A number of years ago the novelist Anne Rice rejoined the Catholic Church. Miraculously she had been drawn back to a life of faith after many years of questioning the existence of God and flirting with atheism.
After a time Ms Rice was shocked and became deeply disheartened by what she found. Too often, she observed that the Christians with whom she was having fellowship, based their own identity in terms of the ideas and people they were against. In particular she found that many Christians were hostile to Muslims, Jews and those who supported same sex relationships.
Knowing that as a Christian her own identity was rooted in her personal relationship with Jesus Christ, Ms Rice left what she had returned to. She wrote that she left the church ‘in the name of Christ’, adding that ‘following Christ does not mean following his followers.’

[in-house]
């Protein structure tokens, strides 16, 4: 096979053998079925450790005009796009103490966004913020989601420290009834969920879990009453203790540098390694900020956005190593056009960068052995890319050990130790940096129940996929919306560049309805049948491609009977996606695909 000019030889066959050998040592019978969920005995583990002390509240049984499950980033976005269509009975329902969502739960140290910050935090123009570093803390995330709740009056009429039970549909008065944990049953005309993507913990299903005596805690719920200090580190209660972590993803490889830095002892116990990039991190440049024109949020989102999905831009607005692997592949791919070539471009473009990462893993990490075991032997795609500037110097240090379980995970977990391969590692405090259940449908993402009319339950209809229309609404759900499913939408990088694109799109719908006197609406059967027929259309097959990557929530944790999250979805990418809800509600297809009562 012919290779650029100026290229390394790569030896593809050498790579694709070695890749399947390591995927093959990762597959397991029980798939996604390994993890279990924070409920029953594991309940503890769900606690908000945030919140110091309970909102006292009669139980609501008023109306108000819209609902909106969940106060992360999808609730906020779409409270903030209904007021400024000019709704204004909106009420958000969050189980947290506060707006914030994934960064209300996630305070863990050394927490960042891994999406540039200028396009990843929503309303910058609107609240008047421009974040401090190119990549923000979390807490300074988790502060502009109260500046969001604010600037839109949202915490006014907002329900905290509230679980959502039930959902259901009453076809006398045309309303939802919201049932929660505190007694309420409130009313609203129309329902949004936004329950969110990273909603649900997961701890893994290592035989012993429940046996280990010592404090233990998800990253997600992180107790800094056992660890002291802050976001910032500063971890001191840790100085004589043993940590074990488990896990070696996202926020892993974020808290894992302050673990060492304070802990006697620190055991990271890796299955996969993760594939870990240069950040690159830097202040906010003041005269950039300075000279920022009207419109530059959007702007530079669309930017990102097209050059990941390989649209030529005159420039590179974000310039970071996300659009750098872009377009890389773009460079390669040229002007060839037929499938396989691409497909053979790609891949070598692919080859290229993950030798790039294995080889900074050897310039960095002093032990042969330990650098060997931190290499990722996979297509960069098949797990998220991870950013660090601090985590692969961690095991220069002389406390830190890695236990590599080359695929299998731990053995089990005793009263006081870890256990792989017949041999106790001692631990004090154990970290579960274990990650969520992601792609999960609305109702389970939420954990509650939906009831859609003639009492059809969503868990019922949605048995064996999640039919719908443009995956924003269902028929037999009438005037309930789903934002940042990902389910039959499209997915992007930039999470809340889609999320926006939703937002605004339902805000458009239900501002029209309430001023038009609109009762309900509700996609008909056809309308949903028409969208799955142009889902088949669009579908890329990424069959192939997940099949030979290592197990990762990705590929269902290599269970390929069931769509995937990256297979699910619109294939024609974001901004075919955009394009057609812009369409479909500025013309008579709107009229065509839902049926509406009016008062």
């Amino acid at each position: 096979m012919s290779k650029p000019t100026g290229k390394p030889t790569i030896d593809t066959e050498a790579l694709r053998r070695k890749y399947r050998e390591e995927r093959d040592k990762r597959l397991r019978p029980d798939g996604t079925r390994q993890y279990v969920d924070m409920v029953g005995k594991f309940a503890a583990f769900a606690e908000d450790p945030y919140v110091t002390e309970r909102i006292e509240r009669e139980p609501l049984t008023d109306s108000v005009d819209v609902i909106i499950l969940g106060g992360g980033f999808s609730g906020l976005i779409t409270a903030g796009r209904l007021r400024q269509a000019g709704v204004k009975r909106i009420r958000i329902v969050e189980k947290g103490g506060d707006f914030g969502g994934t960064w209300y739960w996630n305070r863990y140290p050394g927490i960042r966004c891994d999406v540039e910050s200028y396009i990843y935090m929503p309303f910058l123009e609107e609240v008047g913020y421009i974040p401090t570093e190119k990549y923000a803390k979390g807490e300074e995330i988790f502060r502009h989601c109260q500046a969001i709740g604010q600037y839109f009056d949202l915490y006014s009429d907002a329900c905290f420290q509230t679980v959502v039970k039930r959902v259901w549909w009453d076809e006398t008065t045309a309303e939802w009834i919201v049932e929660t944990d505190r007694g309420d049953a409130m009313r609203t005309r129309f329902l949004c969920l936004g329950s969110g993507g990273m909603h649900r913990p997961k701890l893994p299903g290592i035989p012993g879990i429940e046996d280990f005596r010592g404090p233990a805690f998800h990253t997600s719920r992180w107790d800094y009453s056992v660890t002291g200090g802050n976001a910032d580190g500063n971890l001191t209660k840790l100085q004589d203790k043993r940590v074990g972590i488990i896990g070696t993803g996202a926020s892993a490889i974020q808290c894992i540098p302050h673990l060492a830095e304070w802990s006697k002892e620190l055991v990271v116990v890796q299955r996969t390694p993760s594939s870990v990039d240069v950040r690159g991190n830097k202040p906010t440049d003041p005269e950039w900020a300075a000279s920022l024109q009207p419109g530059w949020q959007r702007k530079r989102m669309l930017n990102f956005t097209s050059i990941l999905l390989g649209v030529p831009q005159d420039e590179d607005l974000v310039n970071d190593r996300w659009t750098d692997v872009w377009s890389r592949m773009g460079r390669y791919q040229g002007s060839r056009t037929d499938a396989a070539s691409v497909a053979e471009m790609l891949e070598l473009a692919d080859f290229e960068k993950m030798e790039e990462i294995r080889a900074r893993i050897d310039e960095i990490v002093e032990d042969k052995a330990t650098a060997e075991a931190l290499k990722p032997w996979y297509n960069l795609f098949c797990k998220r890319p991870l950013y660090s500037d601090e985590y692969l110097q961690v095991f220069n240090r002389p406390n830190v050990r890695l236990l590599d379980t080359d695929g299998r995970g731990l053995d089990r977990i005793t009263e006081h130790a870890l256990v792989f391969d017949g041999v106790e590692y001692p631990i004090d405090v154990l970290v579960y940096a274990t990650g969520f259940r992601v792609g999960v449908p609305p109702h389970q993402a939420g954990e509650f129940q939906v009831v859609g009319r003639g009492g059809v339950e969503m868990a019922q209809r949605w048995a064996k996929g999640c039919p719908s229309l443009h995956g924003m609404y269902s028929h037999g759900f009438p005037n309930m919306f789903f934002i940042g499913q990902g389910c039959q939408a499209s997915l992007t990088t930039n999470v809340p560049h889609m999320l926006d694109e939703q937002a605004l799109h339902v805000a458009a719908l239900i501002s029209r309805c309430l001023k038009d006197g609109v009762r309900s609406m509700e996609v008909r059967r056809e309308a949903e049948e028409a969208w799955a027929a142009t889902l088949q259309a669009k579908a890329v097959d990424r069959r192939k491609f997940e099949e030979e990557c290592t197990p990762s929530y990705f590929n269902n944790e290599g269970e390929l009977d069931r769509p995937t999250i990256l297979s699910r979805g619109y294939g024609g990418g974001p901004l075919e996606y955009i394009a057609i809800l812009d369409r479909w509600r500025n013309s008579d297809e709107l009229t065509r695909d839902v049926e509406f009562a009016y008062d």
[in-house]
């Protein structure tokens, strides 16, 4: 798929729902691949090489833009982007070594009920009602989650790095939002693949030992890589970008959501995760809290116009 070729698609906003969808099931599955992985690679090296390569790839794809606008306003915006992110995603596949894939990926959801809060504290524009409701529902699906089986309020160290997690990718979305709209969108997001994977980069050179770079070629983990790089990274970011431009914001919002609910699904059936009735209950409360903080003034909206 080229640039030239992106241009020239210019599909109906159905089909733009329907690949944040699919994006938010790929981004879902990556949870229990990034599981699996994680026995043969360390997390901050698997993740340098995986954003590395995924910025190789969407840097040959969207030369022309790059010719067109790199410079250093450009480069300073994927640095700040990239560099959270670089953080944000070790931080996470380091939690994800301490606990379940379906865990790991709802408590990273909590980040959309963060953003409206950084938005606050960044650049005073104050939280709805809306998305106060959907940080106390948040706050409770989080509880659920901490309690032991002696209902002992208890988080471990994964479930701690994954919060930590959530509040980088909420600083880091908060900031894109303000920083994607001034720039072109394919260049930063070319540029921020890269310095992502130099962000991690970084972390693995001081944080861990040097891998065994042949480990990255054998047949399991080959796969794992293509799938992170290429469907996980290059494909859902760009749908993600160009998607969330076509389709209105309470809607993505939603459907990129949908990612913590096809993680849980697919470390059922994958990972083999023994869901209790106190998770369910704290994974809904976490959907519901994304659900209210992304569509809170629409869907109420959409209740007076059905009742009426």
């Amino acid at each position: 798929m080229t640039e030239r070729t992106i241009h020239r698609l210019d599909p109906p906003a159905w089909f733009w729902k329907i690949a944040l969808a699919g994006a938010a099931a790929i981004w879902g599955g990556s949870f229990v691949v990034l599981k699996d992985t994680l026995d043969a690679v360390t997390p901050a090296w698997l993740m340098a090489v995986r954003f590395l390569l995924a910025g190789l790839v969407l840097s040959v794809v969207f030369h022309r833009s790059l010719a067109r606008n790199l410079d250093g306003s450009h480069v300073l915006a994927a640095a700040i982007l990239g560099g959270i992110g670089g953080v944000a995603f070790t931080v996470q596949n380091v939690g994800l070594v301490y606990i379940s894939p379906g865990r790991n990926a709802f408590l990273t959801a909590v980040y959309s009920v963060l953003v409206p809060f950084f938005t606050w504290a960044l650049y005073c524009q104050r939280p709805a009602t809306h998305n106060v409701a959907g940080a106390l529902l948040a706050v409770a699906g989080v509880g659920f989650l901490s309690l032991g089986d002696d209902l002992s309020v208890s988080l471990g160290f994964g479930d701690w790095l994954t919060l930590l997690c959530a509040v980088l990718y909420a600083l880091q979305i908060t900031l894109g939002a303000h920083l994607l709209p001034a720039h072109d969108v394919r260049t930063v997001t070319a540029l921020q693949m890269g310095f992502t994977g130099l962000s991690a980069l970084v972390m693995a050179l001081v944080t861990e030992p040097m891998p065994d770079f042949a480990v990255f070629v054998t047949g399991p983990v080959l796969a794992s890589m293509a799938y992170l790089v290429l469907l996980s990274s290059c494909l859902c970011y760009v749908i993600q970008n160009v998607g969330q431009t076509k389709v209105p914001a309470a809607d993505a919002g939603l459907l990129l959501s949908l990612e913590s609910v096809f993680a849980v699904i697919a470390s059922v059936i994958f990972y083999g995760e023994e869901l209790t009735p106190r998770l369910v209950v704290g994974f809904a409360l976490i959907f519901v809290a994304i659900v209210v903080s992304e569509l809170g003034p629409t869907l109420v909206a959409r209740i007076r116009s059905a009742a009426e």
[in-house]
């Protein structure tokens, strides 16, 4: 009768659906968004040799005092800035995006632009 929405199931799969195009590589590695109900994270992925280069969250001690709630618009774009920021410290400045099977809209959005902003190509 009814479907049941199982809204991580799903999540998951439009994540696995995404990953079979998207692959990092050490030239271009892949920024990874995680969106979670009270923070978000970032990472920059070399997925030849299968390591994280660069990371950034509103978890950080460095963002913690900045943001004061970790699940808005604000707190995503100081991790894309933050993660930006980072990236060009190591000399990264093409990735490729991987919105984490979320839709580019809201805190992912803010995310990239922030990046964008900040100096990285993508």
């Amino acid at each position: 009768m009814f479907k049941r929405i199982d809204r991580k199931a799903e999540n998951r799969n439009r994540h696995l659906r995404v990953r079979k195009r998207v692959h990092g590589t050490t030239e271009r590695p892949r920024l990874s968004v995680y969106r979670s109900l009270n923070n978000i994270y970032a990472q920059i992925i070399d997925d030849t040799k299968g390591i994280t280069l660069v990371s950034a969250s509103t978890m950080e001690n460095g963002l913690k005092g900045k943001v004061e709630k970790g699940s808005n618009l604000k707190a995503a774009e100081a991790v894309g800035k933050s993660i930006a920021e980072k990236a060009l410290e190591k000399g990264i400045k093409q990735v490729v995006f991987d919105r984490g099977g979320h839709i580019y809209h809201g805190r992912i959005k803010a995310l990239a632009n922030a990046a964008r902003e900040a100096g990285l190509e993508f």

At a recent conference, the author Brian McLaren, addressed what he called "The Crisis of Christian Identity."
He argued that across the denominations, some believers have a "strong-hostile" religious identity; while others, careful not to offend, have a "weak-benign" identity.
McLaren argued that neither of these is satisfactory. Based on a thorough study of the Gospels, he said the ideal that best reflects the values and practice of Jesus is a strong religious identity based not on hostility to others but on benevolence toward them. Sadly, much of church history has been about the dishonouring of this ideal.
What do 21st century Scottish evangelical Christians base their identity on? Do we play the game of ‘follow the leader’...........TV evangelist, apostle, pastor, or are we true followers of Christ truly walking in His light with His power and guided by His values and His presence.
Just in case there is some confusion on this issue, scripture is very clear. Here’s what the Apostle Paul said in his letter to the Galatian church...................
‘I have been crucified with Christ. It is no longer I who live, but Christ who lives in me. And the life I now live in the flesh I live by faith in the Son of God, who loved me and gave himself for me.’
Let’s follow Jesus and show benevolence towards others with our words and deeds.